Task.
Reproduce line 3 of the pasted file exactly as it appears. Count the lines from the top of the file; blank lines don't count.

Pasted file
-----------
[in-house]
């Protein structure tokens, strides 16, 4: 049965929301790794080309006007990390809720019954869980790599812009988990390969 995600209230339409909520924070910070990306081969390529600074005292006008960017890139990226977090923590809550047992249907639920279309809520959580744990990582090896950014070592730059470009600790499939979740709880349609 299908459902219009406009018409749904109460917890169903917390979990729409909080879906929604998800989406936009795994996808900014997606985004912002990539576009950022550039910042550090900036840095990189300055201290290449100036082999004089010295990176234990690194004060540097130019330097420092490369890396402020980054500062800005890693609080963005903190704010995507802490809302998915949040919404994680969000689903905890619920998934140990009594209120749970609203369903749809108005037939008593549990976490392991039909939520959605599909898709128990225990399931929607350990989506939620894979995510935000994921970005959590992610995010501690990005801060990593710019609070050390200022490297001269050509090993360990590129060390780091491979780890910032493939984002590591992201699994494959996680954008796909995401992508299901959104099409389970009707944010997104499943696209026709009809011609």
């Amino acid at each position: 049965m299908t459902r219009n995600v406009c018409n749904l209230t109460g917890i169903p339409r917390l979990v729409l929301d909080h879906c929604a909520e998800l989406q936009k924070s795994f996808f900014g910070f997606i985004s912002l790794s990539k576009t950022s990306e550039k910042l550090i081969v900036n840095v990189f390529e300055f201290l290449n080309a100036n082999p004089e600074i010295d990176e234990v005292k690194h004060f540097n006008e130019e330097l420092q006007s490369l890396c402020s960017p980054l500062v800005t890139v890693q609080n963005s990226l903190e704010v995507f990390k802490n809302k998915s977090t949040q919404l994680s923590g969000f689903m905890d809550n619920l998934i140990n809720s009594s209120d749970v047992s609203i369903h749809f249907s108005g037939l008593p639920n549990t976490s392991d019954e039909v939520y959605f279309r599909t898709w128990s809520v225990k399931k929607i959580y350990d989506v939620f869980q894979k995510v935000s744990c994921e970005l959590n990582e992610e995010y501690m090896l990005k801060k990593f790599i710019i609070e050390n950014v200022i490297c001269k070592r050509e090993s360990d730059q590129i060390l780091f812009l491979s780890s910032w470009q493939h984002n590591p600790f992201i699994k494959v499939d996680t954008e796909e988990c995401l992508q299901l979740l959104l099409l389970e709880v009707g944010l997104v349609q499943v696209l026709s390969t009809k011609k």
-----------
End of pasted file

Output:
């Amino acid at each position: 049965m299908t459902r219009n995600v406009c018409n749904l209230t109460g917890i169903p339409r917390l979990v729409l929301d909080h879906c929604a909520e998800l989406q936009k924070s795994f996808f900014g910070f997606i985004s912002l790794s990539k576009t950022s990306e550039k910042l550090i081969v900036n840095v990189f390529e300055f201290l290449n080309a100036n082999p004089e600074i010295d990176e234990v005292k690194h004060f540097n006008e130019e330097l420092q006007s490369l890396c402020s960017p980054l500062v800005t890139v890693q609080n963005s990226l903190e704010v995507f990390k802490n809302k998915s977090t949040q919404l994680s923590g969000f689903m905890d809550n619920l998934i140990n809720s009594s209120d749970v047992s609203i369903h749809f249907s108005g037939l008593p639920n549990t976490s392991d019954e039909v939520y959605f279309r599909t898709w128990s809520v225990k399931k929607i959580y350990d989506v939620f869980q894979k995510v935000s744990c994921e970005l959590n990582e992610e995010y501690m090896l990005k801060k990593f790599i710019i609070e050390n950014v200022i490297c001269k070592r050509e090993s360990d730059q590129i060390l780091f812009l491979s780890s910032w470009q493939h984002n590591p600790f992201i699994k494959v499939d996680t954008e796909e988990c995401l992508q299901l979740l959104l099409l389970e709880v009707g944010l997104v349609q499943v696209l026709s390969t009809k011609k």